Archive for April, 2013

1513: Edmund de la Pole, rearguard pretender

1 comment April 30th, 2013 Headsman

Today we wish a happy 500th deathday to Edmund de la Pole, 3rd Duke of Suffolk.

Poor Suffolk’s head was born for the chop: alas, the poor House of York.

Just like the Princes in the Tower, Edmund was a nephew to hunchbacked Shakespeare villain Richard III.


Richard III in better days, before he wound up under a car park.

At the time Richard came to grief at Bosworth Field, Edmund’s older brother John was the official (as designated by Richard) heir to the throne. John instead submitted to the victorious Henry VII, only to try his hand at Lambert Simnel’s ill-fated 1487 rebellion. John de la Pole died in battle.

Edmund de la Pole was about 15 years old at that point … and he had just become the potential leading Yorkist claimant.

Many years of on-again, off-again civil strife over the English throne had preceded this, and nobody in 1487 could say with confidence that many more such years might not lie ahead. Henry VII was proceeding cautiously, trying to keep former Yorkists in the tent.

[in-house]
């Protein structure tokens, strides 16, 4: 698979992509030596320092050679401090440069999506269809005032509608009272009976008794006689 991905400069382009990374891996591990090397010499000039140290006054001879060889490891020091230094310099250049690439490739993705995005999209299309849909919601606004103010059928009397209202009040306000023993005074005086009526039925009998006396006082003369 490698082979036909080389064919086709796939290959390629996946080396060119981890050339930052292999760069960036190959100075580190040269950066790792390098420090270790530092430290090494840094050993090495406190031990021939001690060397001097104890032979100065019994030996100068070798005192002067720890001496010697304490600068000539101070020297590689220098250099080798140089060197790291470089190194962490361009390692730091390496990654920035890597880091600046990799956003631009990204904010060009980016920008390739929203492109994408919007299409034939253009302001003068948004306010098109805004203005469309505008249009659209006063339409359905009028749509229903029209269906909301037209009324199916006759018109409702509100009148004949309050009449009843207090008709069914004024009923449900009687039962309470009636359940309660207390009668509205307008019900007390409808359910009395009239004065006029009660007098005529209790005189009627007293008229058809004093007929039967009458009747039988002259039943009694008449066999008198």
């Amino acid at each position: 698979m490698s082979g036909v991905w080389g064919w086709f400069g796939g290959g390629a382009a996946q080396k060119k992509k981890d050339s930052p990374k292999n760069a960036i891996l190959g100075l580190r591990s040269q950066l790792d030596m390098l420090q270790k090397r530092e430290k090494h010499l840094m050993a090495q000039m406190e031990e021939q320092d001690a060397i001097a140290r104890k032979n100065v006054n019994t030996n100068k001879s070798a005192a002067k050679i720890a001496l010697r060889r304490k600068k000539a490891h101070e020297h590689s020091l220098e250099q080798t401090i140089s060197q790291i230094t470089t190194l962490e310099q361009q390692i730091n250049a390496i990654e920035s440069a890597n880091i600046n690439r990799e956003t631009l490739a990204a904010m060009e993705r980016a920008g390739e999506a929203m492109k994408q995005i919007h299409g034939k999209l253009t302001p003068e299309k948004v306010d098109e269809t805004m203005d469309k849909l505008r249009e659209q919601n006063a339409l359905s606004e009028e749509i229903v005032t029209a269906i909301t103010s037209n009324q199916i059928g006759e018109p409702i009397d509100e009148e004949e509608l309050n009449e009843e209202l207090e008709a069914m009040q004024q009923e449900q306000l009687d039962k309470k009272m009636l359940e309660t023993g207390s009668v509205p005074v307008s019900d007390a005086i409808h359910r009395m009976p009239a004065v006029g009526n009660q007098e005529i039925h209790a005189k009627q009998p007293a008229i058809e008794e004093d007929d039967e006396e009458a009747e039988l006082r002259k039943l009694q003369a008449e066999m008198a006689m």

But although the king permitted Edmund to succeed to his brother’s attainted Dukedom, the title was later stripped — leading Edmund to flee for the continent in 1501, and the fate of the knockabout pretender.

Sadly, his exile would end not in a tragically glorious failed invasion, nor a dastardly conspiracy foiled at the last moment. No, Edmund de la Pole wound up on the scaffold this way:

  1. He was riding shotgun on the boat of the Holy Roman Emperor Maximilian, en route to Spain on a journey having nothing to do with the Yorkist cause;
  2. A gale forced the boat into an English port;